You don’t want your customers to wait for long to receive the replacement after returning the orders. To sweeten the pot, you can arrange the pickup and delivery at the same time. This way, the customer can exchange the old items with the new ones.

3. Repair

In case the customer voluntarily returns an item due to minor defects, you can repair and return the item or resell it as a refurbished product. Refurbishment is widely practiced in the electronics industry, where you may be familiar with refurbished phones, earphones, and televisions. Refurbished items are usually priced lower than original items, making it a win-win situation for both parties — customers pay less, and businesses get to recover some of their costs.

4. Reselling

Products that require repackaging are the easiest to deal with. These are usually good quality products that got returned because they didn’t meet the customers’ expectations. Think of it this way, suppose you accidentally shipped a black shirt instead of a brown one. Obviously, it will get returned, but that doesn’t imply the shirt has some defect that makes it unfit for reselling. You can ship that correctly to someone who ordered a black shirt.

Upon receiving the items, you should thoroughly recheck the products to ascertain any damage by the customer, which may require repairs. If not, you can add it to your existing inventory, ready for selling. Reselling enables you to generate revenue from returns.

5. Recycling

Customers appreciate brands that put environmental sustainability at the forefront. Recycling helps in waste management arising from the returns. Electronic items (like smartphones) have a life cycle, and once it reaches its end, it needs to be scrapped. Still, electronics items can be salvaged to retrieve important minerals like copper and titanium, which can be reused to make other components. With smarter recycling, brands can recover some of the cost incurred to manage the returns.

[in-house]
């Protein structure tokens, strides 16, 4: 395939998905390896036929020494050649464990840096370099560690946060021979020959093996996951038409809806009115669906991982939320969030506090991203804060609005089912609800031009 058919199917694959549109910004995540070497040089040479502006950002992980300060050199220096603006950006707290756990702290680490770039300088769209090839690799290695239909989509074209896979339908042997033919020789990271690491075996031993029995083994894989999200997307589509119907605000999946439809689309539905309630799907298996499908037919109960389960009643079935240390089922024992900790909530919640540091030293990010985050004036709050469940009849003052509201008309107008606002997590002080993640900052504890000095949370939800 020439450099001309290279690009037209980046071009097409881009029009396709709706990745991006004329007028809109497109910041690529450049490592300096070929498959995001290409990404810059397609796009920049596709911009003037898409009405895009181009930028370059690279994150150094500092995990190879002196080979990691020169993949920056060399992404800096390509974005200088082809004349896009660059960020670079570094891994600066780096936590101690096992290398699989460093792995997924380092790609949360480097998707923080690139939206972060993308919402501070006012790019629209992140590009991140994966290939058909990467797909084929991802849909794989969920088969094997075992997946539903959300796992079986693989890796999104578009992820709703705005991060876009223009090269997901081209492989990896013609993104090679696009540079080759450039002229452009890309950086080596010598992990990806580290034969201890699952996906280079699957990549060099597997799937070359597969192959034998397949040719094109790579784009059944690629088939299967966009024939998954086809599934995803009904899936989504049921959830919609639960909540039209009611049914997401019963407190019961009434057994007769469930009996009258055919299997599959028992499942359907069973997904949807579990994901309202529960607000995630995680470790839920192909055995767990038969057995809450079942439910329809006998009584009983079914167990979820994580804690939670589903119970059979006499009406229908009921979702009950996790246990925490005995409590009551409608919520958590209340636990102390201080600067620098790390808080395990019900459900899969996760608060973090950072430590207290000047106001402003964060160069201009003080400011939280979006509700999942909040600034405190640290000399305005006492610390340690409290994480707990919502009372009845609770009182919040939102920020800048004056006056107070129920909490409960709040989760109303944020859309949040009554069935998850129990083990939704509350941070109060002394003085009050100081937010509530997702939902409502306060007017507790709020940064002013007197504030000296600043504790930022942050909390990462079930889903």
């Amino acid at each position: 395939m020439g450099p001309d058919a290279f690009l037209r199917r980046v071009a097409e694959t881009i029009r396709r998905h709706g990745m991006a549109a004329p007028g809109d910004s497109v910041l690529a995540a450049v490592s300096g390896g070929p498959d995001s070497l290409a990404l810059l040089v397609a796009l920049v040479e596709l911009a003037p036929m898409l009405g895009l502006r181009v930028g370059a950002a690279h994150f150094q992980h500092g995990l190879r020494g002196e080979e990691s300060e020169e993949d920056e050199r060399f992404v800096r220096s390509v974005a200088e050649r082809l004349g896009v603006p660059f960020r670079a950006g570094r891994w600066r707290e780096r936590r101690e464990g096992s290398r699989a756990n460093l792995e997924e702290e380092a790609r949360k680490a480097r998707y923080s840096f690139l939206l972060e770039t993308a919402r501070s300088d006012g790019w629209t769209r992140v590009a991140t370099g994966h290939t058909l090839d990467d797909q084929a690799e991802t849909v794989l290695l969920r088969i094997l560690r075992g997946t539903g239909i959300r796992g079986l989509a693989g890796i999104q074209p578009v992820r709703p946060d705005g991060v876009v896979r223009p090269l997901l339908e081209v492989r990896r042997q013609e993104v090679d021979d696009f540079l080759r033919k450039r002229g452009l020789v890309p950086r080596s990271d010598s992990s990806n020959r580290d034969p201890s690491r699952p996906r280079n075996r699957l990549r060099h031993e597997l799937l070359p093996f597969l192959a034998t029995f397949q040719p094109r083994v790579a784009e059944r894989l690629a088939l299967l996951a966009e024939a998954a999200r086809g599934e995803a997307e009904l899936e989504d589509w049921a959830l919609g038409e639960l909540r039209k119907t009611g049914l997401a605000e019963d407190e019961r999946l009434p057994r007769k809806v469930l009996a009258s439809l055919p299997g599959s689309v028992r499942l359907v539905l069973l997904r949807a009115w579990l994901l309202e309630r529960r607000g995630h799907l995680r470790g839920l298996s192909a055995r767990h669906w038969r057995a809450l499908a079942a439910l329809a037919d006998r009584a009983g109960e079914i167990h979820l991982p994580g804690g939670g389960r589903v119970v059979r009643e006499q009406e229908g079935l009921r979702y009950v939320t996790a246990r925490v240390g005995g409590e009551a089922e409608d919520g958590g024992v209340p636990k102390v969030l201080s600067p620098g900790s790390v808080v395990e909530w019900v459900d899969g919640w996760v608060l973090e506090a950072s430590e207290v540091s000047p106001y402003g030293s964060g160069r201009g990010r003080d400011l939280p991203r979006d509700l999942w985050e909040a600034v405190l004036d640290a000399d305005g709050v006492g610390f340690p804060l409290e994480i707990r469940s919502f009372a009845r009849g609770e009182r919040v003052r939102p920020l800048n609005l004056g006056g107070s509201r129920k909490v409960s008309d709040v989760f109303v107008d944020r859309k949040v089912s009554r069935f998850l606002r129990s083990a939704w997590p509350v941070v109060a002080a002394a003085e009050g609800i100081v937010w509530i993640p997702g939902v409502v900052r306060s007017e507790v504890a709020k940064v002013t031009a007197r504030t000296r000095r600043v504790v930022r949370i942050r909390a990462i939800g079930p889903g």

Try DEAR Systems to manage your reverse logistics

If you have a retail store, DEAR POS makes it a breeze to process product returns. All the sales are recorded in the POS, so whenever a customer requests a return, you can easily make a refund or provide a store credit right from the POS system. If the customer wants to exchange an item, that too is possible with DEAR POS. With DEAR POS, you can update your stock levels in real time after receiving the returns.

For those who sell online, customers can submit a request for product return through the “Return portal.” They can enter details such as the reason for the return and select the compensation method (refund, exchange, or repair). After you authorize the return request, you can also set the course of action for the returned items.

You can choose from:

  • Inspect: Instructing the staff to inspect the products to understand its condition.
  • Restock: If the product is fit for use, it can be re-added to the existing inventory.
  • Scrap: If the product is defective, it can be written off from your inventory levels.

To learn more about what DEAR Systems can do for you, schedule a call with our experts.